Inspiring sick children with Paralympic gold

Canadian flag-bearer makes a trip home to the Maritimes to visit the children’s hospital

Paralympic champion Mark Arendz visits with four-year-old Elliot Little at the IWK Health Centre. They boy is in hospital to undergo a procedure to improve his quality of life with cerebral palsy. (Eric Woolliscroft/CBC)

When Paralympian Mark Arendz approaches, four-year-old Elliot Little is immediately enamoured with the athlete’s medals, his tiny fingers wrapping around them as Arendz explains he won them in biathlon and cross-country skiing in Pyeongchang.

“I made medals, too!” the child exclaimed. He had won an air hockey game at the IWK Children’s Hospital in Halifax, where he was undergoing a procedure to improve his quality of life with cerebral palsy.

Just a few minutes later he noticed the athlete’s arm and reached out to grab it.

“Why do you got a hook on you?” he asked in that blunt way only a child would.

“Because I don’t have my hand,” says Arendz.

“Where’s your hand at?” Elliot persists.

“I lost my hand in an accident,” Arendz explains ever so patiently.

The accident

Arendz fell into a grain auger on the family farm on Prince Edward Island when he was seven. He tried to use his hands to catch his fall.

“Only being seven, it kind of went right through, and instantly I was stuck up to my shoulder in the machine,” he explained recently from his parents’ home in Hartsville, P.E.I.

Arendz playing with his dog a month after his accident in 1997. (CBC)

Arendz was airlifted to IWK, where his arm was amputated.

“The first night, I wasn’t even concerned about his arm because at that time his life was in danger,” said his mother, Janny Arendz.

Her son would not only survive but thrive.

A month after his accident, Arendz was back outside running and playing. At that time, his greatest obstacle was tying his shoes. He wore the kind with Velcro closures for a year — until he was inspired by another child with one arm.

“A little girl with a pink dress and pink shoes,” his mother vividly recalls. “This particular girl tied her shoes, and something happened in Mark, I think. He was so determined that he wanted to tie his shoes too.”

Two days later, he could. His parents took him shopping for shoes with laces.

It was, perhaps, the first example of his conviction when it comes to setting goals.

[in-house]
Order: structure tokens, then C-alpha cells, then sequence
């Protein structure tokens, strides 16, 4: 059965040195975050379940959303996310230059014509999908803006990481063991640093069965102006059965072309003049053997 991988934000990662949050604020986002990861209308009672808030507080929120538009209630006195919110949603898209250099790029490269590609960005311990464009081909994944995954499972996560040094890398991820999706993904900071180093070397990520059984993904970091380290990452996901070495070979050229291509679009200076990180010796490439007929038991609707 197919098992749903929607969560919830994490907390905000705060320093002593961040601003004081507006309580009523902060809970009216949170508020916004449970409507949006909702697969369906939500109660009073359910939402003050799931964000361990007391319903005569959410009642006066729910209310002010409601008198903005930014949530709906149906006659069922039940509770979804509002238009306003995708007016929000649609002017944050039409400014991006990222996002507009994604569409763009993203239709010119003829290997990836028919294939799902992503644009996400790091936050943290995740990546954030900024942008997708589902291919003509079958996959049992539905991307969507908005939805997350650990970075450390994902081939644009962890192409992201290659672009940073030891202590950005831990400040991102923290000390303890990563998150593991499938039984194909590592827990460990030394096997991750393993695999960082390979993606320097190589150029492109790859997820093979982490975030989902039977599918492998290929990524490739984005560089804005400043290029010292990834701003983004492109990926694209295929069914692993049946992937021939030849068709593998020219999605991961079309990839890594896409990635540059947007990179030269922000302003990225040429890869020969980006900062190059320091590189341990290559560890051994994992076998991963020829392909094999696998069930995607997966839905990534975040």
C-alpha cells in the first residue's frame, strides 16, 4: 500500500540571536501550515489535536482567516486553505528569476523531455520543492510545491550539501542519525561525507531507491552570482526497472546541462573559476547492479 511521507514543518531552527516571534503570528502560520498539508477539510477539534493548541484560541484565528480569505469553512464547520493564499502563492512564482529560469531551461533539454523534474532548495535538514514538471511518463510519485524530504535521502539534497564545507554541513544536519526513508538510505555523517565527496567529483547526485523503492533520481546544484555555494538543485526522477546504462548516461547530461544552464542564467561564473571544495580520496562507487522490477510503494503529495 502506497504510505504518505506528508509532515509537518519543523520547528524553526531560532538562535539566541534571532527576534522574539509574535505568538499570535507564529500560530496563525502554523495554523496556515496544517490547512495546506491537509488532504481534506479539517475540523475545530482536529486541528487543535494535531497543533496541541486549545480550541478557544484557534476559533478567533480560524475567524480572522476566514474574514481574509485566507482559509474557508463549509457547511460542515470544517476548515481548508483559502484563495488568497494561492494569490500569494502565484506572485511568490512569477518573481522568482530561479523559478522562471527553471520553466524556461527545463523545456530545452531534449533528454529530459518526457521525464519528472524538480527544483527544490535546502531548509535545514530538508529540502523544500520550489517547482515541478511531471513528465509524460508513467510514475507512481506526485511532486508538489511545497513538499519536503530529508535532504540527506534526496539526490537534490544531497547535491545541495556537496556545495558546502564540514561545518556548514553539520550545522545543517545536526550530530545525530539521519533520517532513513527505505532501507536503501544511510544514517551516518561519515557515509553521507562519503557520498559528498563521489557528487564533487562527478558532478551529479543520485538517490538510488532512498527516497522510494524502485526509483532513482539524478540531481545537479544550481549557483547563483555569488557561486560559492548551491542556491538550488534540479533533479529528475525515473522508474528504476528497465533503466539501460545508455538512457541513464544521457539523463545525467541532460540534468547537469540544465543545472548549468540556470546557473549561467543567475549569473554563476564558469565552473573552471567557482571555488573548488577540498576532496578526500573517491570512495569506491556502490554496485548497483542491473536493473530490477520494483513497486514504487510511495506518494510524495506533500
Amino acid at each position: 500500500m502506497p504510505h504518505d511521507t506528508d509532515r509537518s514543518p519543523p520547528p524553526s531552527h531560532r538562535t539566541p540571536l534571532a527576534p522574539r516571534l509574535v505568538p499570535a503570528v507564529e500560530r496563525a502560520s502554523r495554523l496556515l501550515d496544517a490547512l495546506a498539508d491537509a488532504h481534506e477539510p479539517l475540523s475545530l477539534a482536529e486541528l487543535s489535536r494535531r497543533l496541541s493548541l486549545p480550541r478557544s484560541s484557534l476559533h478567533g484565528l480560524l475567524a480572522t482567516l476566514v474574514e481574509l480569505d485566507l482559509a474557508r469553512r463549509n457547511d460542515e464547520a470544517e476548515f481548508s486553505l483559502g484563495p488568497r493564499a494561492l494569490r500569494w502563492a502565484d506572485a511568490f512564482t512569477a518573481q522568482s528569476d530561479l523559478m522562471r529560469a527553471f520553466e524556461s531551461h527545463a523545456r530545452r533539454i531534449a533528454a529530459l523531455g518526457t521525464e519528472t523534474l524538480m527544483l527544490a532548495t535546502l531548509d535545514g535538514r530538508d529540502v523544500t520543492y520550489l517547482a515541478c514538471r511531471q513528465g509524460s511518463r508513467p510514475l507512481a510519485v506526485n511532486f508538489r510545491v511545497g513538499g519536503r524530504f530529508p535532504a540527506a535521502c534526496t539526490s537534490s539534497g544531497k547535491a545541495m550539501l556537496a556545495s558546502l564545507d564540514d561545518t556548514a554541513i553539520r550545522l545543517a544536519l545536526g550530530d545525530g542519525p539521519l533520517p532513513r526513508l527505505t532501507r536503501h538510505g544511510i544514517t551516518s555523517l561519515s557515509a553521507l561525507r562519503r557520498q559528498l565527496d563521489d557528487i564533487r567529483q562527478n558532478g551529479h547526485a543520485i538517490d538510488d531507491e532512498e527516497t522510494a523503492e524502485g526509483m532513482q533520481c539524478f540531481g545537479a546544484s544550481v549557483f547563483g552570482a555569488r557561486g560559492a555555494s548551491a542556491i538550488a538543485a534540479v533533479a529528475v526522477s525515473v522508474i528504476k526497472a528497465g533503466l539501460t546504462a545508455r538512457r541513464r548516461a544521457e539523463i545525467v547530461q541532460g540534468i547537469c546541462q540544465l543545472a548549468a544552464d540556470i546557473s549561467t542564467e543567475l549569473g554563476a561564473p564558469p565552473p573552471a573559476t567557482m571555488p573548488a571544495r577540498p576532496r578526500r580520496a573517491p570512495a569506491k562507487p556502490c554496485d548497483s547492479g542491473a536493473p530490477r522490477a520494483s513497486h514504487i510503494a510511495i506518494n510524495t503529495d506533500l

Dreaming big and chasing goals

He would go on to be a War Amps volunteer and a biathlete, first with the Cadets, competing nationally against able-bodied athletes before reaching the Paralympics in Vancouver in 2010.

That’s where a childhood dream to be among the best in the world became a realistic target. He didn’t make that target, but he came a little closer in Sochi 2014, missing gold by 0.7 of a second. He left with a silver and a bronze medal.

It all came together in Pyeongchang, where Arendz competed six times, medalling in every event — more than any Canadian has ever achieved in a single Winter Games. His historic performance, including one gold, earned him the position of Canada’s flag-bearer for the closing ceremonies.

At 28, he was on top of the world.

Arendz earned his first ever Paralympic biathlon gold by winning the men’s 15-kilometre race in Pyeongchang. (Chung Sung-Jun/Getty Images)

Now living in Canmore, Alta., he came back to the Maritimes to share his success with the people who saved his life.

“It’s heartwarming. It’s wonderful. It was like they were just here,” said Jennifer Muirhead, who has been a nurse at the IWK Health Centre since Arendz was a child. “It’s nice to know that you’ve made that connection with a family and 21 years later you still have it.”

For Arendz, it’s the connection with the children that matters most. He toured the hospital, taking time to answer as many questions as the kids could ask.

“It was awesome! I got to hold the medal and I found it really cool. It was a special treat. It really was,” said 11-year-old Eli Rowe, here recovering from a ruptured appendix.

For Arendz, medals smeared with children’s fingerprints, the ribbons worn and tattered from being handled, mean he’s done something right.

Arendz says he wants his Paralympic medals to be touched by as many people as possible, hoping to inspire them to chase their own dreams. (Eric Woolliscroft/CBC)

“I want as many people as I can to hold them, and in that moment be inspired to do whatever they want to do,” he said.

He also visited schools in P.E.I and spends his time volunteering in various ways. He says it was the accident that taught him the importance of community.

“The day after my accident, 12 strangers came to the farm, and some had never stepped foot on a farm, and they just wanted to be there to help,” he said.

His parents couldn’t be more proud.

“It’s very important to us that that defines him as a human being, and not just being an athlete, getting medals,” said his mother, fighting back tears.

As he continues to inspire the next generation to dream big and chase goals, Arendz has already set another goal of his own.

He’s circled the date on his calendar for Beijing 2022.

“Only 1,400 more days,” he jokes to the sick children gathered around him at the hospital, and everyone laughs.

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